Jan 18, 2020 Volume 395Number 10219p165-246, e6-e13
Monitoring the health-related Sustainable Development Goals: lessons learned and recommendations for improved measurement
Samira Asma, Rafael Lozano, Somnath Chatterji, Soumya Swaminathan, Maria de Fátima Marinho, Naoko Yamamoto, Elena Varavikova, Awoke Misganaw, Michael Ryan, Lalit Dandona,
Ren Minghui, Christopher J L Murray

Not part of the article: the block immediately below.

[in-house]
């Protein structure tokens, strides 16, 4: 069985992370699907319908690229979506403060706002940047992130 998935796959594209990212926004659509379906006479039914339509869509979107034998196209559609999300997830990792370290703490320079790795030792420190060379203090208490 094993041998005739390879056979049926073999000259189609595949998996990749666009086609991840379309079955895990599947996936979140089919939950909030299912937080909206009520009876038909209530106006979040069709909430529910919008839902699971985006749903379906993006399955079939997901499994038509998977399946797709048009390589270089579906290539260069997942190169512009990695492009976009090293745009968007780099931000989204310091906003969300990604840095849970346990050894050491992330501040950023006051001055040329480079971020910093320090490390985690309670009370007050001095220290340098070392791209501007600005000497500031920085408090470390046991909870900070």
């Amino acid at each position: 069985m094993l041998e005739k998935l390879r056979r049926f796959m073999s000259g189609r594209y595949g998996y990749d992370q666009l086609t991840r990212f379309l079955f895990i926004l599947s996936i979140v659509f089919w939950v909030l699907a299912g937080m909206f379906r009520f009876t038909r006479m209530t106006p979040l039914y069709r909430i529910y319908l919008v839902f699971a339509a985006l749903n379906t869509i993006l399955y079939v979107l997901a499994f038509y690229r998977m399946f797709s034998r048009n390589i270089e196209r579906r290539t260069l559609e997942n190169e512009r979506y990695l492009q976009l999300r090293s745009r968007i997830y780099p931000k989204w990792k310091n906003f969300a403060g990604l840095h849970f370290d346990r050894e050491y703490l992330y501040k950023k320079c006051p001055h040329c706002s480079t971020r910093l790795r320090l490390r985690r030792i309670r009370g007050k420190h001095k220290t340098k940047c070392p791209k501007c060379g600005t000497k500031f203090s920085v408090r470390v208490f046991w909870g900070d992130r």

The UN General Assembly launched the Sustainable Development Goals (SDGs) in September, 2015.1 The original global SDG framework included 17 goals, 169 targets, and 232 unique indicators.2 Of these, 12 goals, 33 targets, and 57 indicators have been identified as health-related SDGs (HRSDGs),3,4,5,6 that is, pertaining to health outcomes, health services, and well-established environmental, occupational, behavioural, and metabolic risks. The scope of health in the SDGs is much broader than in the Millennium Development Goals, spanning from maternal and child health and infectious diseases to non-communicable diseases, injuries, risk factors, and health-system functions. Regular monitoring of the HRSDGs is important for fostering a shared notion of accountability for results, identifying important gaps in resources and rates of progress, and taking into account emerging challenges that can influence the trajectory of progress. Regular monitoring and accountability will be essential to sustain policy focus and funding for the broad and complex HRSDG agenda.